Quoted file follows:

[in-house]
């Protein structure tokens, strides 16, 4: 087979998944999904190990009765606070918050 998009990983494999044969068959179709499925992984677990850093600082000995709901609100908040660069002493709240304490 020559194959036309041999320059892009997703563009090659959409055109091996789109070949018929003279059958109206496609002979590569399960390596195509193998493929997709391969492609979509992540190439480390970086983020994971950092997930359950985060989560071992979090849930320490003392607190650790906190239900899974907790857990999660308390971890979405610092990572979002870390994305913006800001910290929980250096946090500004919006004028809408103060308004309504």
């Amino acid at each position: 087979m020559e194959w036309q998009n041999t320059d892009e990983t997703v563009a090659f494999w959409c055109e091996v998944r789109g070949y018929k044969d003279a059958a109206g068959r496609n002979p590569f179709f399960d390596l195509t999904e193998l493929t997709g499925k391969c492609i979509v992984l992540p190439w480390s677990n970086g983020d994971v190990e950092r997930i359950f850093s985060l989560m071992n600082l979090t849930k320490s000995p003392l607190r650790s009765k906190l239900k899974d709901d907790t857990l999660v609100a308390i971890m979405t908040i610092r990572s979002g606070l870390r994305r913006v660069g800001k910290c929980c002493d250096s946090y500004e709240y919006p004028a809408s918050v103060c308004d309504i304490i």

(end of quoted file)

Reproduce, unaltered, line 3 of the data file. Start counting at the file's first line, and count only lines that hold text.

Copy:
């Amino acid at each position: 087979m020559e194959w036309q998009n041999t320059d892009e990983t997703v563009a090659f494999w959409c055109e091996v998944r789109g070949y018929k044969d003279a059958a109206g068959r496609n002979p590569f179709f399960d390596l195509t999904e193998l493929t997709g499925k391969c492609i979509v992984l992540p190439w480390s677990n970086g983020d994971v190990e950092r997930i359950f850093s985060l989560m071992n600082l979090t849930k320490s000995p003392l607190r650790s009765k906190l239900k899974d709901d907790t857990l999660v609100a308390i971890m979405t908040i610092r990572s979002g606070l870390r994305r913006v660069g800001k910290c929980c002493d250096s946090y500004e709240y919006p004028a809408s918050v103060c308004d309504i304490i």